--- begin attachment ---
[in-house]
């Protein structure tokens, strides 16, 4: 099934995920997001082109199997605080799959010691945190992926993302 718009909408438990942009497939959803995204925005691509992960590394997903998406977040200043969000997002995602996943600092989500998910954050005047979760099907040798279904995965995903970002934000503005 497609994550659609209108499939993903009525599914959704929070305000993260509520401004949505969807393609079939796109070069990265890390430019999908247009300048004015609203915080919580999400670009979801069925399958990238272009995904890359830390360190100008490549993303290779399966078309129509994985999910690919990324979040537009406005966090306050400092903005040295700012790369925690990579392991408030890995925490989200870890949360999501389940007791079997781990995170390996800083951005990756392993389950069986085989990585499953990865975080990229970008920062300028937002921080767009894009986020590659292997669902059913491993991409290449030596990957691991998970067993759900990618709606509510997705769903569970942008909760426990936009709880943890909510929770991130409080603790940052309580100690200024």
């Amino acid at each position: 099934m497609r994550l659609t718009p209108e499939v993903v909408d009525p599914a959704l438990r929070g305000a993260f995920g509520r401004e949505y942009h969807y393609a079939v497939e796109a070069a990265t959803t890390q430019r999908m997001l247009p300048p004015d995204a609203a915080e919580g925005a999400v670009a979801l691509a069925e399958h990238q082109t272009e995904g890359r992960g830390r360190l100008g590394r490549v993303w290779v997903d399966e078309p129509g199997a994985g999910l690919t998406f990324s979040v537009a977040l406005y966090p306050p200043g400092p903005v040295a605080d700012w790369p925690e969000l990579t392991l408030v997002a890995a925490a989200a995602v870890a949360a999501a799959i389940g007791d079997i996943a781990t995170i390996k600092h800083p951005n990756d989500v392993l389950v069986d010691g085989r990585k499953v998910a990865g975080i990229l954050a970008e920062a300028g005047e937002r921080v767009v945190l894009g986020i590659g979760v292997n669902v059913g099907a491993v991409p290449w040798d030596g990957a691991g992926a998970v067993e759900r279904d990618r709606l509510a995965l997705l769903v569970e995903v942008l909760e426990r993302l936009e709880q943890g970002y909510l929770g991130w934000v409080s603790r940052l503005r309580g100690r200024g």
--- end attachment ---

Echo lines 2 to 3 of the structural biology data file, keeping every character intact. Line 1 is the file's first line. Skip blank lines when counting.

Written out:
């Protein structure tokens, strides 16, 4: 099934995920997001082109199997605080799959010691945190992926993302 718009909408438990942009497939959803995204925005691509992960590394997903998406977040200043969000997002995602996943600092989500998910954050005047979760099907040798279904995965995903970002934000503005 497609994550659609209108499939993903009525599914959704929070305000993260509520401004949505969807393609079939796109070069990265890390430019999908247009300048004015609203915080919580999400670009979801069925399958990238272009995904890359830390360190100008490549993303290779399966078309129509994985999910690919990324979040537009406005966090306050400092903005040295700012790369925690990579392991408030890995925490989200870890949360999501389940007791079997781990995170390996800083951005990756392993389950069986085989990585499953990865975080990229970008920062300028937002921080767009894009986020590659292997669902059913491993991409290449030596990957691991998970067993759900990618709606509510997705769903569970942008909760426990936009709880943890909510929770991130409080603790940052309580100690200024």
């Amino acid at each position: 099934m497609r994550l659609t718009p209108e499939v993903v909408d009525p599914a959704l438990r929070g305000a993260f995920g509520r401004e949505y942009h969807y393609a079939v497939e796109a070069a990265t959803t890390q430019r999908m997001l247009p300048p004015d995204a609203a915080e919580g925005a999400v670009a979801l691509a069925e399958h990238q082109t272009e995904g890359r992960g830390r360190l100008g590394r490549v993303w290779v997903d399966e078309p129509g199997a994985g999910l690919t998406f990324s979040v537009a977040l406005y966090p306050p200043g400092p903005v040295a605080d700012w790369p925690e969000l990579t392991l408030v997002a890995a925490a989200a995602v870890a949360a999501a799959i389940g007791d079997i996943a781990t995170i390996k600092h800083p951005n990756d989500v392993l389950v069986d010691g085989r990585k499953v998910a990865g975080i990229l954050a970008e920062a300028g005047e937002r921080v767009v945190l894009g986020i590659g979760v292997n669902v059913g099907a491993v991409p290449w040798d030596g990957a691991g992926a998970v067993e759900r279904d990618r709606l509510a995965l997705l769903v569970e995903v942008l909760e426990r993302l936009e709880q943890g970002y909510l929770g991130w934000v409080s603790r940052l503005r309580g100690r200024g």